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Global warming

UN says 2016 Earth's warmest year so far

A study by the World Metereological Organization has found that global temperatures were the highest on record this year. The findings confirm reports that heat records were broken for the third year running in 2016.

A melting glacier in Huaraz, Peru

A melting glacier in Huaraz, Peru

Global average temperatures went up by 1.1 degree Celsius (1.98 Fahrenheit) above pre-industrial levels and above 0.07 degrees Celsius above the record set in 2015, the UN said.

"2016 was an extreme year for the global climate and stands out as the hottest year on the record," Petteri Taalas, the World Meteorological Organizations secretary general, said in a statement. "Long-term indicators of human-caused climate change reached new heights in 2016," he added.

"We have also broken sea ice minimum records in the Arctic and Antarctic," he elaborated, adding that the Arctic was warming twice as fast as the global average. The agency had based its findings on the US National Oceanic and Atmospheric Administration, NASA's Goddard Institute for Space Studies, the UK's Met Office Headley Centre and the University of East Anglia's Climatic Research Unit.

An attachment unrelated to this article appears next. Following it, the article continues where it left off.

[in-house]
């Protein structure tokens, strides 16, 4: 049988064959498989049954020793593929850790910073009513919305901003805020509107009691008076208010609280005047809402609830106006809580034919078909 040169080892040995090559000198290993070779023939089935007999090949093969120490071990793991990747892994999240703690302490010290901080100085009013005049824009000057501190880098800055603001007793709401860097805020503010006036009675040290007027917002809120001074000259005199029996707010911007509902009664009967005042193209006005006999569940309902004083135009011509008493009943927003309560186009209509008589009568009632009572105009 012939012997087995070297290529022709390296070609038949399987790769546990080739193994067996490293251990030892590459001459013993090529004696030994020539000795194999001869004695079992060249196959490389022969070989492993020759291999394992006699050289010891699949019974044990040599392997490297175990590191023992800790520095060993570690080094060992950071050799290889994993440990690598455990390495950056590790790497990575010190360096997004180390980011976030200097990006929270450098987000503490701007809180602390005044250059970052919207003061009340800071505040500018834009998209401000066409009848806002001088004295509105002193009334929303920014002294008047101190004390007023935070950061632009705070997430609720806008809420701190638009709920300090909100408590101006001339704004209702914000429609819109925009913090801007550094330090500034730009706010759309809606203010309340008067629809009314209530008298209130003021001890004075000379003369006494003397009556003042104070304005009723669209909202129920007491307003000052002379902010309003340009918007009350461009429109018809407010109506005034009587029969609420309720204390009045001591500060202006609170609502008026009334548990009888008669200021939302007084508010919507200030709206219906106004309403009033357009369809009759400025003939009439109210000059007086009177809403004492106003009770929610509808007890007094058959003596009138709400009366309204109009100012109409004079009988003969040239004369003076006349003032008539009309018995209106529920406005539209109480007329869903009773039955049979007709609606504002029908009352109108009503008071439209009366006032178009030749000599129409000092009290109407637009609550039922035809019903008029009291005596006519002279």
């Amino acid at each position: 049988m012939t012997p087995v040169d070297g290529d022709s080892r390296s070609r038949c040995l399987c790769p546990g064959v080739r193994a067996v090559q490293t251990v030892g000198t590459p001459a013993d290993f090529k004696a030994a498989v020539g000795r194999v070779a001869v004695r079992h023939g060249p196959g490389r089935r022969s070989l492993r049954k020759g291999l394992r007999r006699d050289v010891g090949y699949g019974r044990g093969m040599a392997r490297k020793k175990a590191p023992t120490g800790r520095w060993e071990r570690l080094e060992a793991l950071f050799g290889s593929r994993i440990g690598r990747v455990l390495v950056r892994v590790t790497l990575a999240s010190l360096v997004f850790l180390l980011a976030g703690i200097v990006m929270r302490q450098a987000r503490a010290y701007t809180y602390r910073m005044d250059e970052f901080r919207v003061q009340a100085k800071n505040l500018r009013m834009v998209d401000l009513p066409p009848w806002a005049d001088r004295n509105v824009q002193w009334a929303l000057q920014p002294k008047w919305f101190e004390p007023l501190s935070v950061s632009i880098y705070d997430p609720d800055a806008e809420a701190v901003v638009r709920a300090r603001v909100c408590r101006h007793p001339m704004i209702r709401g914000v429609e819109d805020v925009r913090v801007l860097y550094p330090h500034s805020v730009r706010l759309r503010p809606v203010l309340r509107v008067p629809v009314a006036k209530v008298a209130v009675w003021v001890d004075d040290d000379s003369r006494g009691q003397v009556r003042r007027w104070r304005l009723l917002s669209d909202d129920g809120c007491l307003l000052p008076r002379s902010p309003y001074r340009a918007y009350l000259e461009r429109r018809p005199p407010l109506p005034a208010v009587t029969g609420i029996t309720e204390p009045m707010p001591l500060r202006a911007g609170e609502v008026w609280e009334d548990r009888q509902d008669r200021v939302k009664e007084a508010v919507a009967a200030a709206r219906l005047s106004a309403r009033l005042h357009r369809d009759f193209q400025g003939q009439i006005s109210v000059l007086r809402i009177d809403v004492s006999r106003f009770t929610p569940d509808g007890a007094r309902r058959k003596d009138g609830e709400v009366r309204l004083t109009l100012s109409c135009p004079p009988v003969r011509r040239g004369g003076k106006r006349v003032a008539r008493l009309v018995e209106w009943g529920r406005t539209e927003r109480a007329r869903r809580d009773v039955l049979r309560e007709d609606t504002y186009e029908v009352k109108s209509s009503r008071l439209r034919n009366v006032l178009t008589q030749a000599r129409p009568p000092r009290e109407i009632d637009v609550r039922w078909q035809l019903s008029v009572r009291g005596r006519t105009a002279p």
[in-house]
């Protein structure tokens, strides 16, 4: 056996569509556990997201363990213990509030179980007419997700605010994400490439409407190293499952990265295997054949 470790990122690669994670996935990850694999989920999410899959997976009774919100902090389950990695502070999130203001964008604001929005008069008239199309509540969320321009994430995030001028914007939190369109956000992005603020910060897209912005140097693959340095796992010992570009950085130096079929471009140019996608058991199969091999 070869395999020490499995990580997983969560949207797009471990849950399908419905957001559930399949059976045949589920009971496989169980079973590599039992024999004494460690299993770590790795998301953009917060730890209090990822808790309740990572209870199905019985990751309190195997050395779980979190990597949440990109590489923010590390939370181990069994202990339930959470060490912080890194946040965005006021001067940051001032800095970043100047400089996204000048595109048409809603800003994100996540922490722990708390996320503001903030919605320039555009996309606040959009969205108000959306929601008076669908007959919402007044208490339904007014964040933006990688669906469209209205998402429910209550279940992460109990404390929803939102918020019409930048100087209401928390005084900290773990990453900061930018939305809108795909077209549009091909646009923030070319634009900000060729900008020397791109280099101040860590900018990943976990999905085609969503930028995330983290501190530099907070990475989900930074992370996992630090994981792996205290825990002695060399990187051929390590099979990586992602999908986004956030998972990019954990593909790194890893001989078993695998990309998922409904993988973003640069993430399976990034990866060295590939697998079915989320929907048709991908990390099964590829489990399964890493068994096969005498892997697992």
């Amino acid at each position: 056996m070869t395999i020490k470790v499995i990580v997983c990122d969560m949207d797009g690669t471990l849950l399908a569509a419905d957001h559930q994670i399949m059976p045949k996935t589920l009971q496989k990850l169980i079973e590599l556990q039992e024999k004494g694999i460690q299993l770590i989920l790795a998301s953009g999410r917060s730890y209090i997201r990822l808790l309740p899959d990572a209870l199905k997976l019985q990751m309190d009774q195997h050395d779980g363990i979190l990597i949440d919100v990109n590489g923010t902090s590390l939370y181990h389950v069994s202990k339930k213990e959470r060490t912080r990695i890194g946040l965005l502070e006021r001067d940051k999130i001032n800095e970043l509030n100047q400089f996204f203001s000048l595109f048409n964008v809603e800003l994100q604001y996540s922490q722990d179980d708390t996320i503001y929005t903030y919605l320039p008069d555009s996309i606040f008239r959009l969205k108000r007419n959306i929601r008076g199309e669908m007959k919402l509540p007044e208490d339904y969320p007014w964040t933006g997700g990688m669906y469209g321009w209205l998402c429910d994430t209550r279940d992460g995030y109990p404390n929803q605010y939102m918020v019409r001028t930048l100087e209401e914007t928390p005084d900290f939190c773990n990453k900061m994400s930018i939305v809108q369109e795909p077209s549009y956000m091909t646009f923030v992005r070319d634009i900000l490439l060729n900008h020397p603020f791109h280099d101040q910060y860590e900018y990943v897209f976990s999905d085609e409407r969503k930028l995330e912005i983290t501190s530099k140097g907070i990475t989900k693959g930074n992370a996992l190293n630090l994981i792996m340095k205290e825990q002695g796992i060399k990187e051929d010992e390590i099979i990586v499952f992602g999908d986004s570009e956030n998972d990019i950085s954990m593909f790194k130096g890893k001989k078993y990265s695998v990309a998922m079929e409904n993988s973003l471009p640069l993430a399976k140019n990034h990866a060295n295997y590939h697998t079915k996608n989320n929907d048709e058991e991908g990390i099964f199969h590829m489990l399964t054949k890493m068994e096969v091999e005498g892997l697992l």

Earlier, a study by the US National Oceanic and Atmospheric Administration had reported that surface temperatures over land and the oceans in 2016 had increased by 0.94 degrees Celsius above the 20th century average of 13.9 degrees Celsius (57.0 Fahrenheit). The US space agency NASA, the UK's Met office and the University of Anglia also reported similar figures, confirming 2016 was the hottest year on record.

Gavin Schmidt, director of NASA's Goddard Institute for Space Studies, said that such records weren't to be expected every year, but that the ongoing trend of "long-term warming" was clear.

The main reason for the rise was the burning of fossil fuels like oil and gas which sent carbon dioxide, methane and other greenhouse gases into the atmosphere. The El Nino effect also contributed in raising the planet's temperature, experts said.

By contrast, this year was likely to be cooler, Piers Foster, climate expert at the University of Leeds, said. "However, unless we have a major volcanic eruption, I expect the record to be broken again within a few years," he said.

mg/rc (dpa, AFP, Reuters)

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